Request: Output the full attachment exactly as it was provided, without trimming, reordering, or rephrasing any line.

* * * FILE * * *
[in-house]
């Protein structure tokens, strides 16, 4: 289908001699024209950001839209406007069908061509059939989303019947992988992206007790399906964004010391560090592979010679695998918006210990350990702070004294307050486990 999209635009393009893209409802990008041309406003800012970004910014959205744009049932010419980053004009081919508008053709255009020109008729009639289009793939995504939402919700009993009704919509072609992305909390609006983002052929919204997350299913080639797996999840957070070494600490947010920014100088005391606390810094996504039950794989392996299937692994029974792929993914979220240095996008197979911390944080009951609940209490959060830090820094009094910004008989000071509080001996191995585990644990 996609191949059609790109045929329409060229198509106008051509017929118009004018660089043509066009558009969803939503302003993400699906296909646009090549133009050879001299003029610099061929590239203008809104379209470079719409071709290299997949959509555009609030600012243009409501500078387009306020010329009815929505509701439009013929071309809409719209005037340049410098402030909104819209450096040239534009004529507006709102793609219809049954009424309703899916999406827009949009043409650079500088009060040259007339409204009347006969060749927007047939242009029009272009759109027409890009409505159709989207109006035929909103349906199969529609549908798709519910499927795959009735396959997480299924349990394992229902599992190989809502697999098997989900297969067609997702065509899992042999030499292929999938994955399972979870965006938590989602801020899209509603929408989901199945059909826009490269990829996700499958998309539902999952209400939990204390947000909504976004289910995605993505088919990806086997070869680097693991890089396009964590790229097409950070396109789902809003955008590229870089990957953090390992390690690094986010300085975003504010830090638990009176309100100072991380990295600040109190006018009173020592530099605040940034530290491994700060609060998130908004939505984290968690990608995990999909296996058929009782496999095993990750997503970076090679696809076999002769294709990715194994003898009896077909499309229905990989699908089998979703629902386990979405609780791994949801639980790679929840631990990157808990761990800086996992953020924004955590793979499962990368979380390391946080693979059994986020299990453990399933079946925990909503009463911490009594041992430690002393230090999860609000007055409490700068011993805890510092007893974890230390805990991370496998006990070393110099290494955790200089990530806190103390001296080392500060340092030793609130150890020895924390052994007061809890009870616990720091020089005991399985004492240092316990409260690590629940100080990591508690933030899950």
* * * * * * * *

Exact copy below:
[in-house]
């Protein structure tokens, strides 16, 4: 289908001699024209950001839209406007069908061509059939989303019947992988992206007790399906964004010391560090592979010679695998918006210990350990702070004294307050486990 999209635009393009893209409802990008041309406003800012970004910014959205744009049932010419980053004009081919508008053709255009020109008729009639289009793939995504939402919700009993009704919509072609992305909390609006983002052929919204997350299913080639797996999840957070070494600490947010920014100088005391606390810094996504039950794989392996299937692994029974792929993914979220240095996008197979911390944080009951609940209490959060830090820094009094910004008989000071509080001996191995585990644990 996609191949059609790109045929329409060229198509106008051509017929118009004018660089043509066009558009969803939503302003993400699906296909646009090549133009050879001299003029610099061929590239203008809104379209470079719409071709290299997949959509555009609030600012243009409501500078387009306020010329009815929505509701439009013929071309809409719209005037340049410098402030909104819209450096040239534009004529507006709102793609219809049954009424309703899916999406827009949009043409650079500088009060040259007339409204009347006969060749927007047939242009029009272009759109027409890009409505159709989207109006035929909103349906199969529609549908798709519910499927795959009735396959997480299924349990394992229902599992190989809502697999098997989900297969067609997702065509899992042999030499292929999938994955399972979870965006938590989602801020899209509603929408989901199945059909826009490269990829996700499958998309539902999952209400939990204390947000909504976004289910995605993505088919990806086997070869680097693991890089396009964590790229097409950070396109789902809003955008590229870089990957953090390992390690690094986010300085975003504010830090638990009176309100100072991380990295600040109190006018009173020592530099605040940034530290491994700060609060998130908004939505984290968690990608995990999909296996058929009782496999095993990750997503970076090679696809076999002769294709990715194994003898009896077909499309229905990989699908089998979703629902386990979405609780791994949801639980790679929840631990990157808990761990800086996992953020924004955590793979499962990368979380390391946080693979059994986020299990453990399933079946925990909503009463911490009594041992430690002393230090999860609000007055409490700068011993805890510092007893974890230390805990991370496998006990070393110099290494955790200089990530806190103390001296080392500060340092030793609130150890020895924390052994007061809890009870616990720091020089005991399985004492240092316990409260690590629940100080990591508690933030899950």